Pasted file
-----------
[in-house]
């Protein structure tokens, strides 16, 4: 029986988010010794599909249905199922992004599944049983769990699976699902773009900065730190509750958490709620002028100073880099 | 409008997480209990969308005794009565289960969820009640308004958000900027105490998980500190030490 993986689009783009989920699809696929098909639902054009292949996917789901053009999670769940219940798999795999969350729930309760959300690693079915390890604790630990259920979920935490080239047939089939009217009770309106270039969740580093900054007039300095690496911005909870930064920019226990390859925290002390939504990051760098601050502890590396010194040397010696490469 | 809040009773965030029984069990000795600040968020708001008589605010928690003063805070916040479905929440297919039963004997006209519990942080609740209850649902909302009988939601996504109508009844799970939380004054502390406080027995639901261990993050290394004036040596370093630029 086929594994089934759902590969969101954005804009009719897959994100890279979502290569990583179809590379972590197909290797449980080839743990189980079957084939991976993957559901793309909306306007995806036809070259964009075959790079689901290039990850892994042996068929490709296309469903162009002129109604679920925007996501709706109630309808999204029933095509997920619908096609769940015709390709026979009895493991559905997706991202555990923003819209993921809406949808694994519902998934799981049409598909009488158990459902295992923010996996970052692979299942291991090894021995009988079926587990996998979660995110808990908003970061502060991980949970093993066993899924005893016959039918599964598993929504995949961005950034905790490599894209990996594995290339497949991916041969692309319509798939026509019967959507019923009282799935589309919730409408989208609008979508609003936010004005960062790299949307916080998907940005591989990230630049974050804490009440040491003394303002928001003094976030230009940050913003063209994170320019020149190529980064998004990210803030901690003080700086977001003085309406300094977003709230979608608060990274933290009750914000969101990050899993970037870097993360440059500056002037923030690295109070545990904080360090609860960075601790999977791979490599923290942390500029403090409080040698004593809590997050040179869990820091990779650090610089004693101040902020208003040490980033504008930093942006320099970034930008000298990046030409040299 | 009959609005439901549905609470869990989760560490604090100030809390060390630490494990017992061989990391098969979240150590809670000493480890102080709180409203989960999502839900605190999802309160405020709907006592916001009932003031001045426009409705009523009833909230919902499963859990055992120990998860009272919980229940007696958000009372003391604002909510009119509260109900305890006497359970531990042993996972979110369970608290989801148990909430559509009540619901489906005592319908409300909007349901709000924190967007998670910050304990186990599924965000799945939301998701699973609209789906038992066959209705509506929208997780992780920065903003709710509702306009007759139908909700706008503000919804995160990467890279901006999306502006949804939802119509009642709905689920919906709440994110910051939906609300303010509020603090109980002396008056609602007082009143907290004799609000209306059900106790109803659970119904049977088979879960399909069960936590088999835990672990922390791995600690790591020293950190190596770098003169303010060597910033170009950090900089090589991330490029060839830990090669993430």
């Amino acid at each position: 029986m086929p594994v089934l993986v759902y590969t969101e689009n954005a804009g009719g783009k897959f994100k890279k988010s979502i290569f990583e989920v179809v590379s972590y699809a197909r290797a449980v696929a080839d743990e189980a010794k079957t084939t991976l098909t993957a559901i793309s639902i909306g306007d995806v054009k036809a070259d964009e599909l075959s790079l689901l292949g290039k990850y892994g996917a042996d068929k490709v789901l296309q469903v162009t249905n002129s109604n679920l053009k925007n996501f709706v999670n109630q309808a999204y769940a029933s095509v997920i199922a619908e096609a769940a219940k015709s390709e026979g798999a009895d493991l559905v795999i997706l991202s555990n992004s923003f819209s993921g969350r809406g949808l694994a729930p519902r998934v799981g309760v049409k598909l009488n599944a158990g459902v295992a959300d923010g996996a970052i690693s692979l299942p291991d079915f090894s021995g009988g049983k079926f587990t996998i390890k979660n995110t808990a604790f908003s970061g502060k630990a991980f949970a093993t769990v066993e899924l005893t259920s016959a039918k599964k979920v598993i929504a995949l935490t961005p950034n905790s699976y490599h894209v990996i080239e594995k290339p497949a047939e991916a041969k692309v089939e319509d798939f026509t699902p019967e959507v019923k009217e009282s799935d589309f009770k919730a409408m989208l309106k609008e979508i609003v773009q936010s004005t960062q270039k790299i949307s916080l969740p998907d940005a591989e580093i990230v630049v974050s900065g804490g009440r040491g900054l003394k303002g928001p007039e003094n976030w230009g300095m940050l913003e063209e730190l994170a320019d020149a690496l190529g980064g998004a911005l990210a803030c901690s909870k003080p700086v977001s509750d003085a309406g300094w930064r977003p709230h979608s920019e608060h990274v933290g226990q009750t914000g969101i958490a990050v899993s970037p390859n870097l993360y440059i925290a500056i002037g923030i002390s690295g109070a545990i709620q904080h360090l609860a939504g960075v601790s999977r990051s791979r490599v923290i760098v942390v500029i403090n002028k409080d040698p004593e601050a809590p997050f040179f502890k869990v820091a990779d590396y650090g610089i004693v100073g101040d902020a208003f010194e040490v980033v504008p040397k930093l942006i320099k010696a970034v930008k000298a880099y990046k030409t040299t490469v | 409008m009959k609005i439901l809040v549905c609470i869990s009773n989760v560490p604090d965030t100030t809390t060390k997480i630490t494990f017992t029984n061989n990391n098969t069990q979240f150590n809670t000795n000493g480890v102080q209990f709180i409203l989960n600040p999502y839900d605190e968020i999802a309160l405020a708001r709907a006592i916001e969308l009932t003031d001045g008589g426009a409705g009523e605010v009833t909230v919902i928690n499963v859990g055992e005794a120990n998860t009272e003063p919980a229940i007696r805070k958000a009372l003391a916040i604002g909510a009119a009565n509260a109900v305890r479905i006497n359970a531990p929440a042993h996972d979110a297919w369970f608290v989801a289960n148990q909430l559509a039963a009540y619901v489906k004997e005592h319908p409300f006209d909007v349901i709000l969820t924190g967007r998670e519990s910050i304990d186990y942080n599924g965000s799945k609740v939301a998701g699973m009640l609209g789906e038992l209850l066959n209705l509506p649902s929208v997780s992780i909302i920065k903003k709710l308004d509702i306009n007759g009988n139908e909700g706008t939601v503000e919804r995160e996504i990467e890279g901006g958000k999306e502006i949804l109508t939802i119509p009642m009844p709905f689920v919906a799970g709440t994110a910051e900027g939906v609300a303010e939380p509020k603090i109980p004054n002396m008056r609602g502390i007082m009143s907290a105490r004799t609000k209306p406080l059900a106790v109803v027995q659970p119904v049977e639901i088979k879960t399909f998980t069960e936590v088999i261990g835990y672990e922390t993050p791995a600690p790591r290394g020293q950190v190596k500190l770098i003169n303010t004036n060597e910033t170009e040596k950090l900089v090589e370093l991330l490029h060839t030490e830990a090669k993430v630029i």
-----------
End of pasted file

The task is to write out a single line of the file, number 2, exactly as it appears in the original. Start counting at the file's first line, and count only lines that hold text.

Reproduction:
């Protein structure tokens, strides 16, 4: 029986988010010794599909249905199922992004599944049983769990699976699902773009900065730190509750958490709620002028100073880099 | 409008997480209990969308005794009565289960969820009640308004958000900027105490998980500190030490 993986689009783009989920699809696929098909639902054009292949996917789901053009999670769940219940798999795999969350729930309760959300690693079915390890604790630990259920979920935490080239047939089939009217009770309106270039969740580093900054007039300095690496911005909870930064920019226990390859925290002390939504990051760098601050502890590396010194040397010696490469 | 809040009773965030029984069990000795600040968020708001008589605010928690003063805070916040479905929440297919039963004997006209519990942080609740209850649902909302009988939601996504109508009844799970939380004054502390406080027995639901261990993050290394004036040596370093630029 086929594994089934759902590969969101954005804009009719897959994100890279979502290569990583179809590379972590197909290797449980080839743990189980079957084939991976993957559901793309909306306007995806036809070259964009075959790079689901290039990850892994042996068929490709296309469903162009002129109604679920925007996501709706109630309808999204029933095509997920619908096609769940015709390709026979009895493991559905997706991202555990923003819209993921809406949808694994519902998934799981049409598909009488158990459902295992923010996996970052692979299942291991090894021995009988079926587990996998979660995110808990908003970061502060991980949970093993066993899924005893016959039918599964598993929504995949961005950034905790490599894209990996594995290339497949991916041969692309319509798939026509019967959507019923009282799935589309919730409408989208609008979508609003936010004005960062790299949307916080998907940005591989990230630049974050804490009440040491003394303002928001003094976030230009940050913003063209994170320019020149190529980064998004990210803030901690003080700086977001003085309406300094977003709230979608608060990274933290009750914000969101990050899993970037870097993360440059500056002037923030690295109070545990904080360090609860960075601790999977791979490599923290942390500029403090409080040698004593809590997050040179869990820091990779650090610089004693101040902020208003040490980033504008930093942006320099970034930008000298990046030409040299 | 009959609005439901549905609470869990989760560490604090100030809390060390630490494990017992061989990391098969979240150590809670000493480890102080709180409203989960999502839900605190999802309160405020709907006592916001009932003031001045426009409705009523009833909230919902499963859990055992120990998860009272919980229940007696958000009372003391604002909510009119509260109900305890006497359970531990042993996972979110369970608290989801148990909430559509009540619901489906005592319908409300909007349901709000924190967007998670910050304990186990599924965000799945939301998701699973609209789906038992066959209705509506929208997780992780920065903003709710509702306009007759139908909700706008503000919804995160990467890279901006999306502006949804939802119509009642709905689920919906709440994110910051939906609300303010509020603090109980002396008056609602007082009143907290004799609000209306059900106790109803659970119904049977088979879960399909069960936590088999835990672990922390791995600690790591020293950190190596770098003169303010060597910033170009950090900089090589991330490029060839830990090669993430």